Historically, the term information graphics has conjured up thoughts of numbers, science, complexity and seriousness—as it still should in many cases. But like most things in today’s world, the delivery has changed. Data has had a makeover. Pie charts have gone the way of the answering machine, replaced by creative, interactive visualizations that are taking the design field by storm.
It shouldn’t surprise us. After all, we are bombarded hourly, even by the minute, with immeasurable amounts of information. A May 5, 2009 fastcompany.com article by Michael Cannell succinctly captures the fervor in its title: “Is Information Visualization the Next Frontier for Design?” Cannell cites last year’s political season and its coverage in newspapers and television as boosting information graphics into the mainstream. Remember the infinite number of possible electoral map outcomes?
We’ve hit warp speed in terms of data, and designers find themselves playing the role of interpreter, distilling all of it into something we're looking for.
If there’s an old guard of information graphics, it’s newspapers. They have been simplifying the complex and reporting to the public since their inception. And though the future of newspapers, as we know them, seems to be a relative unknown, the industry has not been immune to the info-graphics renaissance.
Steve Duenes, graphics director at the New York Times, says they approach each project and its figures as journalists. “We spend a lot of time pursuing data and trying to understand it before we ever make a pencil sketch,” Duenes explains. Organization and analyzation are crucial, whether the graphic will be static or dynamic. “I’m not saying anything new, but if the information isn’t interesting, the graphic won’t be interesting. If we spend time trying to come up with a series of design flourishes to enhance a thin set of data, we’re sunk. Obviously, design plays a role. It’s possible to take an intriguing set of data and design it poorly, but design isn’t where things start.”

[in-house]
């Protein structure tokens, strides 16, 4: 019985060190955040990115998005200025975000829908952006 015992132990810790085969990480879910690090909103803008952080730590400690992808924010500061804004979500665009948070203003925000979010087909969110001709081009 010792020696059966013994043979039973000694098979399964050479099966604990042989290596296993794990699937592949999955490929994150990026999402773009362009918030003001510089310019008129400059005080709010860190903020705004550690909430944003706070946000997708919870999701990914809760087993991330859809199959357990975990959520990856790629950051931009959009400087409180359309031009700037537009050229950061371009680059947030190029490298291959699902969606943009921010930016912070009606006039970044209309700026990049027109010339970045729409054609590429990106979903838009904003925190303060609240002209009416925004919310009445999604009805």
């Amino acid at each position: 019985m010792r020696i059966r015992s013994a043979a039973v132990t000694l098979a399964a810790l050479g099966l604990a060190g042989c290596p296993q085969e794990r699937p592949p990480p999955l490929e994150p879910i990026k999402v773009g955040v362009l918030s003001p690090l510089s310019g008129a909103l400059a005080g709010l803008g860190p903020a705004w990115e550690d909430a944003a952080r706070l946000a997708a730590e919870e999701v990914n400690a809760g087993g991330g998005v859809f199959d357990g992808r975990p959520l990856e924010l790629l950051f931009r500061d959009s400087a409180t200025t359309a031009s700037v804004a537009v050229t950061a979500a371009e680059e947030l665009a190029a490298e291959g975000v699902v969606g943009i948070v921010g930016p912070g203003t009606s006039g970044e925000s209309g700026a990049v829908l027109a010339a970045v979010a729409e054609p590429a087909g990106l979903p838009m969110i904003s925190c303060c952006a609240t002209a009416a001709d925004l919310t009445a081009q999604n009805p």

When it’s time to design, Duenes and his team keep a few key principles in mind: establish a hierarchy; isolate what’s important (“What do people need to know?”); and try to simplify.
“Design is editing. Design is what we do to shape the data. As we shape it,” he explains, “we delete, emphasize, de-emphasize and stylize. We don’t ignore composition or aesthetics, but our goal is to communicate, which means that a simple table of numbers can be beautiful—if it tells you something new.”
Information design can help with finding trends and patterns in data, making a situation understandable, and visualizing a better world.” —John Emerson
A common thread throughout information graphics, whether for media outlets or corporations, is the amount of research involved. Vancouver, Canada-based designer Felix Heinen says that while the time needed for an information graphics project far exceeds that of other design work, interpreting data in an artistic, interesting way, and keeping the essential information, is what appeals to him. When Heinen began work on the annual report for Immofinanz AG, a German investment firm, he admits the subject was a new one for him, which meant it required time to learn about the company and its entire business. “Otherwise I would not have been able to extract the right information from the available data,” Heinen says.
Of course, the “right” information for a corporation and a nonprofit group varies from the more “neutral” reporting of journalism. New York designer John Emerson, author of a booklet titled Visualizing Information for Advocacy, admits, “When designing for advocacy work, one can sometimes take occasional liberties with tone, as well. Newspapers must often opt for an ‘objective’ look and feel. The style of ‘truthiness’ is fairly well established. Advocacy work may choose this approach or something more emotional, sensational or whimsical, depending on the issue, audience or context of the campaign. Humor is a great way to connect with an audience.” And connecting is paramount for advocacy groups that routinely publicize problems and push for solutions. At every step along the way, Emerson points out, “Information design can help with finding trends and patterns in data, making a situation understandable, and visualizing a better world.” In essence, it becomes a powerful and valuable tool.
Data comes alive, in a variety of forms and functions. Designers are embracing the current glut of information as their opportunity to shine. Their skills place them in an enviable position, poised to create clear, essential communication—whoever the intended audience may be. ca